Brexit isn’t as clear cut as it might appear
High street and high finance tell two different stories about the EU divorce
If British Prime Minister Theresa May thought a new year might bring some new luck, so far, she has been sorely disappointed.
A traumatic 2018 ended with her postponing a parliamentary vote on her Brexit proposals, and facing a leadership challenge. The new year has been no more friendly.
If, as widely expected, the prime minister suffers a heavy defeat in Tuesday’s postponed vote, it will be a third major blow to her authority this month.
Twice, members of her own government have voted against her, condemning her to defeat. Once in support of a motion restricting any future taxation measures to fund a no-deal Brexit, and secondly to limit the time the government will have to provide an alternative solution if, as expected, her plan is thrown out.
The economic outlook is hardly any better. High streets had their worst Christmas for a decade, with such popular favorites as Sainsbury’s, Marks and Spencer and John Lewis all feeling the pinch. Only the Tesco supermarket chain seems to have escaped the seasonal economic chill, reporting “strong” sales.
The UK Society of Motor Manufacturers and Traders reports that registrations of new cars in 2018 fell by 6.8 percent, a second consecutive annual fall, and the message from Britain’s housing market is far from clear.
Major mortgage lender Halifax says prices in December 2018 defied predictions to rise faster than at any time in almost two years, but on an annual basis, the rise for the three months up until December meant it was the weakest year since 2012.
Another report from Nationwide gave contradictory messages, highlighting the slowest annual increase in prices since February 2013, a sign that the Brexit-inspired climate of uncertainty is putting consumers off making major investments.
The pound continues to struggle. On April 16, 2018 it was worth 1.16 ($1.49) against the euro, down to 1.12 on Jan 9. Having been worth 1.43 against the US dollar on that same date in April, by the same date in January, sterling was down to 1.28. And all of this before the country knows what Brexit will even look like.
French-based aerospace company Airbus has been in a Brexit “holding pattern” before committing itself to its future in the United Kingdom.
Japanese electronics company Panasonic and banks Nomura and Daiwa have moved their European headquarters from the UK, which currently absorbs 40 percent of Japanese investment in the EU, and a report published by Ernst and Young revealed that financial institutions have shifted 800 billion pounds ($1.03 trillion) of assets out of the country as contingency planning for a no-deal Brexit.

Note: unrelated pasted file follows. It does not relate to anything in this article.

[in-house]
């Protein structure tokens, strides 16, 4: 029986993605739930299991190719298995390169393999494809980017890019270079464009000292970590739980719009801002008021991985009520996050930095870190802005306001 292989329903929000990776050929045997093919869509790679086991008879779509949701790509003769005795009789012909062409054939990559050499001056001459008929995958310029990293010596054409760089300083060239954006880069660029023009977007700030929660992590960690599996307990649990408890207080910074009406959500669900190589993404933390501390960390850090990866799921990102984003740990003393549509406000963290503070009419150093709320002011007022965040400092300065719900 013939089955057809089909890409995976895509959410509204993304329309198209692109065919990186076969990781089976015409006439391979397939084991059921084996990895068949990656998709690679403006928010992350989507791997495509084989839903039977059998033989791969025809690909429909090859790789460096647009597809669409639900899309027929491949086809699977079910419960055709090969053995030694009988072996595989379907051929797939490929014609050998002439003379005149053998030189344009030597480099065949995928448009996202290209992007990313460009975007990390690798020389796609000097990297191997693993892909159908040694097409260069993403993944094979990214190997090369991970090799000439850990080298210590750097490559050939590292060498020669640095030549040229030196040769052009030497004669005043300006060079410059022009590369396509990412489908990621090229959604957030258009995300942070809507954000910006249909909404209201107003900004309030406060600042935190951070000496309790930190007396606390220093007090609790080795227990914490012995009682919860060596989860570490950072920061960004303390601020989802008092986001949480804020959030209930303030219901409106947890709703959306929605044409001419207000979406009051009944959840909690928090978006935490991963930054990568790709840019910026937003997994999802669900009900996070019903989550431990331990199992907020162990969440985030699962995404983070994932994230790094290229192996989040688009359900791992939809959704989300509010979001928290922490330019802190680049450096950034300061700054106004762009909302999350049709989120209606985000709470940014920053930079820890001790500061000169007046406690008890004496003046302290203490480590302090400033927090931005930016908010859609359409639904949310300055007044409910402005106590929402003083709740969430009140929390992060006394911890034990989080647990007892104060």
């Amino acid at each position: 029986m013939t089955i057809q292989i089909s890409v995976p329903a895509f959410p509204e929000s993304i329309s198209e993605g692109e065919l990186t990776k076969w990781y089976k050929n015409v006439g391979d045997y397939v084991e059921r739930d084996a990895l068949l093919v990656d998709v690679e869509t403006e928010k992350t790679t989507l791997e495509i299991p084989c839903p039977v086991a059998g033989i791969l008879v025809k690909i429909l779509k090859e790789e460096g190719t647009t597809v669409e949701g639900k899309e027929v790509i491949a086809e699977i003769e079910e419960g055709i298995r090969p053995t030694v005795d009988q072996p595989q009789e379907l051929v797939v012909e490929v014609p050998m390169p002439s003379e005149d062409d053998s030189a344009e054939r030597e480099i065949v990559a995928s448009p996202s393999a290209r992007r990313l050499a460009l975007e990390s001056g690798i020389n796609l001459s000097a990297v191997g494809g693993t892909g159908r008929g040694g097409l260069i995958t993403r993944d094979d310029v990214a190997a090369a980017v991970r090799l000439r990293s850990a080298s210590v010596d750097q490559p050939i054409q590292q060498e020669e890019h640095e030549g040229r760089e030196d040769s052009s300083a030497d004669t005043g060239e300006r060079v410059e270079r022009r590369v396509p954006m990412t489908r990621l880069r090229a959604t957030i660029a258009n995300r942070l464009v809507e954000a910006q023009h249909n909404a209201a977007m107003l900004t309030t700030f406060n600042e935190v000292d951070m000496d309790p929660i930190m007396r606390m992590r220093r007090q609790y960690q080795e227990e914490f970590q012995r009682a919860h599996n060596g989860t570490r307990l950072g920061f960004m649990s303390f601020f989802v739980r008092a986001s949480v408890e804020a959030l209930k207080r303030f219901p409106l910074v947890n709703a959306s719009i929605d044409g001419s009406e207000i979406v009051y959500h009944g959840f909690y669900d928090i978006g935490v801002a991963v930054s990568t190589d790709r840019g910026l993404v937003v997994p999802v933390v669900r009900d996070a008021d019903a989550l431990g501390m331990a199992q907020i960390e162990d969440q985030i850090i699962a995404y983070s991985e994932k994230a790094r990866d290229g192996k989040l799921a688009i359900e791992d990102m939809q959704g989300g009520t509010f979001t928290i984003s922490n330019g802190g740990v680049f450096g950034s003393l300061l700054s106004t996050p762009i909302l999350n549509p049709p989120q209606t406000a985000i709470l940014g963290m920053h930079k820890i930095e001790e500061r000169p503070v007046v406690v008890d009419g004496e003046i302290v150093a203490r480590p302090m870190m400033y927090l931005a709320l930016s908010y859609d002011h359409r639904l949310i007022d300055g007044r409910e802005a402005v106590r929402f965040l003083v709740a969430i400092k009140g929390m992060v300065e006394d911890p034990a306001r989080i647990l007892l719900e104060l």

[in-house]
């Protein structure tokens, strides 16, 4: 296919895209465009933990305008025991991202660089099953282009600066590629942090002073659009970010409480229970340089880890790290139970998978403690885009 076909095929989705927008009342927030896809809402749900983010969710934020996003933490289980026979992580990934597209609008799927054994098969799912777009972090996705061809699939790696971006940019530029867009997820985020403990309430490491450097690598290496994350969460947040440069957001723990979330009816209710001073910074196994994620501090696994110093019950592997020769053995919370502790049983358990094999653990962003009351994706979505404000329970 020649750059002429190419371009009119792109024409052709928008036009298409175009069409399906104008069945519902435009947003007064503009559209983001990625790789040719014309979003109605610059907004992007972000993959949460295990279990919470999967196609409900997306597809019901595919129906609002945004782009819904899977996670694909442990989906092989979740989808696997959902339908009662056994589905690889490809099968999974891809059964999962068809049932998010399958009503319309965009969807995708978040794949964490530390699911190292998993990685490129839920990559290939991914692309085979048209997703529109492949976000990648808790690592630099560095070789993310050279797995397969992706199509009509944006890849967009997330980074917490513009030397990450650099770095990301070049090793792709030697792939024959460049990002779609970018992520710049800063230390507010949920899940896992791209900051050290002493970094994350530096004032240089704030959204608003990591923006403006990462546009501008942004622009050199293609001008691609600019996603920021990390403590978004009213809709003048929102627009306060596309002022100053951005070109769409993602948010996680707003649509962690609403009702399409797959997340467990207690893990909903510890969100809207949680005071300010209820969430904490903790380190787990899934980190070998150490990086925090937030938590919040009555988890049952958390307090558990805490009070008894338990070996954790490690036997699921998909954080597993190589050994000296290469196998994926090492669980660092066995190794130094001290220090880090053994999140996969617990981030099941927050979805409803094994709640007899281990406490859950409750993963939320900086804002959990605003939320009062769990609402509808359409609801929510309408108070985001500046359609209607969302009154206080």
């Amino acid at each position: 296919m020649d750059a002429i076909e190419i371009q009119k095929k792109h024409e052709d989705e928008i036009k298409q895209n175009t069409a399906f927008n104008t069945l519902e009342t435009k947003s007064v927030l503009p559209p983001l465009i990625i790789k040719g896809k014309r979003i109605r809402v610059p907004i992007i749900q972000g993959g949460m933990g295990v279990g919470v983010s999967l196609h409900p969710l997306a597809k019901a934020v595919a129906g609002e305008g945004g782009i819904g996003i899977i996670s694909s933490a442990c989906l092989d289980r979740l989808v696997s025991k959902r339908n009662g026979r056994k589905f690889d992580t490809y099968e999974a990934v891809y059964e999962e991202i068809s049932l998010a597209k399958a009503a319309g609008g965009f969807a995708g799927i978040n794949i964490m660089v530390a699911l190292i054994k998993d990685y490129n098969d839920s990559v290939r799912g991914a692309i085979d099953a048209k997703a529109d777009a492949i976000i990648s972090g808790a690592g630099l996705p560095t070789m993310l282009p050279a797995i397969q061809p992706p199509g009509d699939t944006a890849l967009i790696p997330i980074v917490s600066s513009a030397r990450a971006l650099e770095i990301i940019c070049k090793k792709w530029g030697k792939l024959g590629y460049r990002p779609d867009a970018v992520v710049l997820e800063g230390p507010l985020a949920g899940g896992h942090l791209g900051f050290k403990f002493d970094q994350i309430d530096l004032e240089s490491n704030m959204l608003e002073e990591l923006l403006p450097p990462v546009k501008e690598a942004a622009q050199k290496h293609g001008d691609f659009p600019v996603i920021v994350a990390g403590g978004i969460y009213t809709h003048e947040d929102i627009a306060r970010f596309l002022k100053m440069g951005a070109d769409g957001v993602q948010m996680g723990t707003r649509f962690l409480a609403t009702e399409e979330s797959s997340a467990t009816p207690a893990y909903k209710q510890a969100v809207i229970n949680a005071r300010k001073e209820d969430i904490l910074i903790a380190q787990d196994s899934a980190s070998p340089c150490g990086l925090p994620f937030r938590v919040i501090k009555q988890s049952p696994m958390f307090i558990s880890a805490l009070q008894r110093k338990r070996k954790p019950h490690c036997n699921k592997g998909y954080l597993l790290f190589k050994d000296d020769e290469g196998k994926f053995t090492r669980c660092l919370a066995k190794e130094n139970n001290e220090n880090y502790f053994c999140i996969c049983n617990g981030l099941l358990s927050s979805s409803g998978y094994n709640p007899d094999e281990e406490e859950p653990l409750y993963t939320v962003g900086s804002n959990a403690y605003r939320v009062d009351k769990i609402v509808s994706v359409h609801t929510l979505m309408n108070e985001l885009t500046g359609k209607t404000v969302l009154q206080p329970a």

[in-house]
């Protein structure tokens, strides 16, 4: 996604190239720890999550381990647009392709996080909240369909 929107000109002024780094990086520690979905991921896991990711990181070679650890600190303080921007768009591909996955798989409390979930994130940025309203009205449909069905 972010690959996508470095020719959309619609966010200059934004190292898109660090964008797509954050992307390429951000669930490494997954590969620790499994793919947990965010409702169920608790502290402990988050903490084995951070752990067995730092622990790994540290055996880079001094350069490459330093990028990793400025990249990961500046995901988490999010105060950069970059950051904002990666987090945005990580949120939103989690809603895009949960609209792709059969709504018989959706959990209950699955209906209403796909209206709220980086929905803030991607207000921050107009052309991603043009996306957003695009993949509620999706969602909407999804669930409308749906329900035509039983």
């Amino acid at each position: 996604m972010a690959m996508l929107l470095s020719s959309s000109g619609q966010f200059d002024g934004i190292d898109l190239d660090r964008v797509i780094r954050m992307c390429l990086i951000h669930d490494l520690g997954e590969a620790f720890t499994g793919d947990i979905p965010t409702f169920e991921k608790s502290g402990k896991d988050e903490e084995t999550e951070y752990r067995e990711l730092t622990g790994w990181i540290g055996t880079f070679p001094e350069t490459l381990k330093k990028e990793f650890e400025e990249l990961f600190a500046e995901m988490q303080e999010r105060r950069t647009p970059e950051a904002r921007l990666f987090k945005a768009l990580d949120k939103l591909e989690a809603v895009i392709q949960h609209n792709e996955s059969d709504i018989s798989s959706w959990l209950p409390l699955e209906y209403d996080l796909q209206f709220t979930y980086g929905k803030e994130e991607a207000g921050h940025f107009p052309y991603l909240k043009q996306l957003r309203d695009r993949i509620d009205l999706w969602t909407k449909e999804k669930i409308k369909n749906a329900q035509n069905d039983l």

According to the City of London Corporation, Britain’s financial sector employs 2.2 million people, and contributes 12.5 percent of the country’s GDP, generating 72 billion pounds in tax revenue — so to the outsider, evacuation in high finance coming on top of a slump on the high street might look like another example of the Brexit contagion May is struggling to contain.
But according to Christian May, editor of London daily business newspaper City AM, things are not quite that black and white.
“Much of the financial services sector conversation has been about jobs,” he told China Daily, “but what’s more important — and hasn’t had as much coverage — is the conversation about capital and assets.
“So far only a few thousand jobs have moved, which, compared to what was predicted is pretty modest. In fact, probably the biggest impact of Brexit on the labor market so far has been the creation of new jobs in Europe so institutions can continue to serve their clients,” May said.
Other locations in EU
And while significant assets — 800 billion pounds, or around 8 percent of Britain’s financial services sector — have indeed moved to other locations in the European Union, this is not necessarily down to Brexit fears. It is pure practicality.
“These moves aren’t done because of concern about Brexit, it’s because there are rules and regulations about serving EU clients from within EU financial centers. To carry on doing this, some institutions have moved assets. That’s not to say 8 percent isn’t significant, but it’s planned. In fact, Britain’s financial services sector is one of the most advanced sectors when it comes to no-deal planning,” May added.
By its nature, finance is about ups and downs, and adapting to changing fortunes. May said the city will take whatever happens in stride.
“There will be a recalibration — institutions are nimble and proactive and will take decisions in advance to mitigate the effect, that’s the nature of financial services,” he said.
“Everyone I speak to is being pragmatic; if part of London’s success in the last 30 years has been based on its relationship with the EU, what will the next 30 years be like? To me, those are the interesting conversations.”
May even said that the way the city has already dealt with pre-Brexit points at how the economy will handle whatever lies ahead.
“London has some great advantages, which will remain true after Brexit but what will change is the regulatory and legal relationship,” he said. “In fact, the number of people in the financial services sector is now greater than before the referendum. That shows that whilst London benefits from the single market, it’s not contingent on it.”